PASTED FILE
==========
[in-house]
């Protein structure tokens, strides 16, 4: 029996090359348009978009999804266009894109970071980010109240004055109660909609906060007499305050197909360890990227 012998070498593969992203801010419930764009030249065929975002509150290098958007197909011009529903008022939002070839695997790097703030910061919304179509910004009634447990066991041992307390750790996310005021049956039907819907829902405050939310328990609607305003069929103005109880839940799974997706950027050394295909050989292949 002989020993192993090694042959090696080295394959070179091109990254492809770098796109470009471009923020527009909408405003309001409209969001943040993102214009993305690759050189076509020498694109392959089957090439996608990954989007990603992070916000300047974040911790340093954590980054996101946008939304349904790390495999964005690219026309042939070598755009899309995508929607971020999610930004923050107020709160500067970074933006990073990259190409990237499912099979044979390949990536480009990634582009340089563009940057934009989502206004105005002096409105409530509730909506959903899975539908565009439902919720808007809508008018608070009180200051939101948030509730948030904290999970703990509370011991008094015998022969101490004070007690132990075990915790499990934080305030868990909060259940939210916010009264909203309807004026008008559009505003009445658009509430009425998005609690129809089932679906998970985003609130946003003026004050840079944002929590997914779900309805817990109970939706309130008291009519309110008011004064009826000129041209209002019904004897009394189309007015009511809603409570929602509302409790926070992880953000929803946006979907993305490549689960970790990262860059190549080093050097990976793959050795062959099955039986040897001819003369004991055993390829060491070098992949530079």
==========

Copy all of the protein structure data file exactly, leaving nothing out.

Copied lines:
[in-house]
């Protein structure tokens, strides 16, 4: 029996090359348009978009999804266009894109970071980010109240004055109660909609906060007499305050197909360890990227 012998070498593969992203801010419930764009030249065929975002509150290098958007197909011009529903008022939002070839695997790097703030910061919304179509910004009634447990066991041992307390750790996310005021049956039907819907829902405050939310328990609607305003069929103005109880839940799974997706950027050394295909050989292949 002989020993192993090694042959090696080295394959070179091109990254492809770098796109470009471009923020527009909408405003309001409209969001943040993102214009993305690759050189076509020498694109392959089957090439996608990954989007990603992070916000300047974040911790340093954590980054996101946008939304349904790390495999964005690219026309042939070598755009899309995508929607971020999610930004923050107020709160500067970074933006990073990259190409990237499912099979044979390949990536480009990634582009340089563009940057934009989502206004105005002096409105409530509730909506959903899975539908565009439902919720808007809508008018608070009180200051939101948030509730948030904290999970703990509370011991008094015998022969101490004070007690132990075990915790499990934080305030868990909060259940939210916010009264909203309807004026008008559009505003009445658009509430009425998005609690129809089932679906998970985003609130946003003026004050840079944002929590997914779900309805817990109970939706309130008291009519309110008011004064009826000129041209209002019904004897009394189309007015009511809603409570929602509302409790926070992880953000929803946006979907993305490549689960970790990262860059190549080093050097990976793959050795062959099955039986040897001819003369004991055993390829060491070098992949530079």